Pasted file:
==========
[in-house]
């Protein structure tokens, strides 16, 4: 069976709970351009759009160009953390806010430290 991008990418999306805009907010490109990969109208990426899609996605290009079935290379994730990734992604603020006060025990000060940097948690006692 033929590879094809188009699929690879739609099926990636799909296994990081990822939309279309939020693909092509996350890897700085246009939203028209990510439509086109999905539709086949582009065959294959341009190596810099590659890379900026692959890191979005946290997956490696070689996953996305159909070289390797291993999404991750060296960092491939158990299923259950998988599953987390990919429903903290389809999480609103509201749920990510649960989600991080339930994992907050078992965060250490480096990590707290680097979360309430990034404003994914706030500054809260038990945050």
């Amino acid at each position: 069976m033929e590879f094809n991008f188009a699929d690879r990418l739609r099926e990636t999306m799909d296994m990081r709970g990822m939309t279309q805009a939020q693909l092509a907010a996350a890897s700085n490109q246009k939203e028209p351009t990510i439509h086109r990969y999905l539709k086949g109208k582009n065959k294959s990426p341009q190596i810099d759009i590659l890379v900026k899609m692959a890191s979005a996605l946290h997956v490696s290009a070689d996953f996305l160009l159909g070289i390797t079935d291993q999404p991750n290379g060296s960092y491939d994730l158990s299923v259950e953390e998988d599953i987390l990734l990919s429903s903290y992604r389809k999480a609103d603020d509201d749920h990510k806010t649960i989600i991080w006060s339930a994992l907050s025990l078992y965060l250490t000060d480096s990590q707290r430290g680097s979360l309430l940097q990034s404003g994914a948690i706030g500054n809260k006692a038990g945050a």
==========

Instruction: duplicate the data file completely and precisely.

[in-house]
């Protein structure tokens, strides 16, 4: 069976709970351009759009160009953390806010430290 991008990418999306805009907010490109990969109208990426899609996605290009079935290379994730990734992604603020006060025990000060940097948690006692 033929590879094809188009699929690879739609099926990636799909296994990081990822939309279309939020693909092509996350890897700085246009939203028209990510439509086109999905539709086949582009065959294959341009190596810099590659890379900026692959890191979005946290997956490696070689996953996305159909070289390797291993999404991750060296960092491939158990299923259950998988599953987390990919429903903290389809999480609103509201749920990510649960989600991080339930994992907050078992965060250490480096990590707290680097979360309430990034404003994914706030500054809260038990945050």
């Amino acid at each position: 069976m033929e590879f094809n991008f188009a699929d690879r990418l739609r099926e990636t999306m799909d296994m990081r709970g990822m939309t279309q805009a939020q693909l092509a907010a996350a890897s700085n490109q246009k939203e028209p351009t990510i439509h086109r990969y999905l539709k086949g109208k582009n065959k294959s990426p341009q190596i810099d759009i590659l890379v900026k899609m692959a890191s979005a996605l946290h997956v490696s290009a070689d996953f996305l160009l159909g070289i390797t079935d291993q999404p991750n290379g060296s960092y491939d994730l158990s299923v259950e953390e998988d599953i987390l990734l990919s429903s903290y992604r389809k999480a609103d603020d509201d749920h990510k806010t649960i989600i991080w006060s339930a994992l907050s025990l078992y965060l250490t000060d480096s990590q707290r430290g680097s979360l309430l940097q990034s404003g994914a948690i706030g500054n809260k006692a038990g945050a």